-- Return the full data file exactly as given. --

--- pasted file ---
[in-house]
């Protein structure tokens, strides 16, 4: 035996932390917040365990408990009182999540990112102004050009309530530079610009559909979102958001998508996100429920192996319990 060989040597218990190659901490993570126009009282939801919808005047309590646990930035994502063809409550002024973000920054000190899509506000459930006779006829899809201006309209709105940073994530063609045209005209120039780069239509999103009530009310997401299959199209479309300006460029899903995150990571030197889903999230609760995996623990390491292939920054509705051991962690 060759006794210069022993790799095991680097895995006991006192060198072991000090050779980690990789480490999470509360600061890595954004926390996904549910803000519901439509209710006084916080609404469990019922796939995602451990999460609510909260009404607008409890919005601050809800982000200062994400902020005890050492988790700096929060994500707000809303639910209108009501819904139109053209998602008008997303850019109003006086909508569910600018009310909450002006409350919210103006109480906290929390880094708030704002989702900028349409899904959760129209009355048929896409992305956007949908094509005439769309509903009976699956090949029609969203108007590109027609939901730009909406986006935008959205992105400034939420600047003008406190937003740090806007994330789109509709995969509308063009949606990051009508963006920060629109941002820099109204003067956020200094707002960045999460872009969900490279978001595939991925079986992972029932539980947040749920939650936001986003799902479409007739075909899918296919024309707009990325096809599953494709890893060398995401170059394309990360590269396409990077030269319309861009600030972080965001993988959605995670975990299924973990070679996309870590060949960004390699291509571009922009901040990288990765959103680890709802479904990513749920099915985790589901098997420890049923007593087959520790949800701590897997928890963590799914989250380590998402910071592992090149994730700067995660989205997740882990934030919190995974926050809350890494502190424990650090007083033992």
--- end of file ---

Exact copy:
[in-house]
């Protein structure tokens, strides 16, 4: 035996932390917040365990408990009182999540990112102004050009309530530079610009559909979102958001998508996100429920192996319990 060989040597218990190659901490993570126009009282939801919808005047309590646990930035994502063809409550002024973000920054000190899509506000459930006779006829899809201006309209709105940073994530063609045209005209120039780069239509999103009530009310997401299959199209479309300006460029899903995150990571030197889903999230609760995996623990390491292939920054509705051991962690 060759006794210069022993790799095991680097895995006991006192060198072991000090050779980690990789480490999470509360600061890595954004926390996904549910803000519901439509209710006084916080609404469990019922796939995602451990999460609510909260009404607008409890919005601050809800982000200062994400902020005890050492988790700096929060994500707000809303639910209108009501819904139109053209998602008008997303850019109003006086909508569910600018009310909450002006409350919210103006109480906290929390880094708030704002989702900028349409899904959760129209009355048929896409992305956007949908094509005439769309509903009976699956090949029609969203108007590109027609939901730009909406986006935008959205992105400034939420600047003008406190937003740090806007994330789109509709995969509308063009949606990051009508963006920060629109941002820099109204003067956020200094707002960045999460872009969900490279978001595939991925079986992972029932539980947040749920939650936001986003799902479409007739075909899918296919024309707009990325096809599953494709890893060398995401170059394309990360590269396409990077030269319309861009600030972080965001993988959605995670975990299924973990070679996309870590060949960004390699291509571009922009901040990288990765959103680890709802479904990513749920099915985790589901098997420890049923007593087959520790949800701590897997928890963590799914989250380590998402910071592992090149994730700067995660989205997740882990934030919190995974926050809350890494502190424990650090007083033992």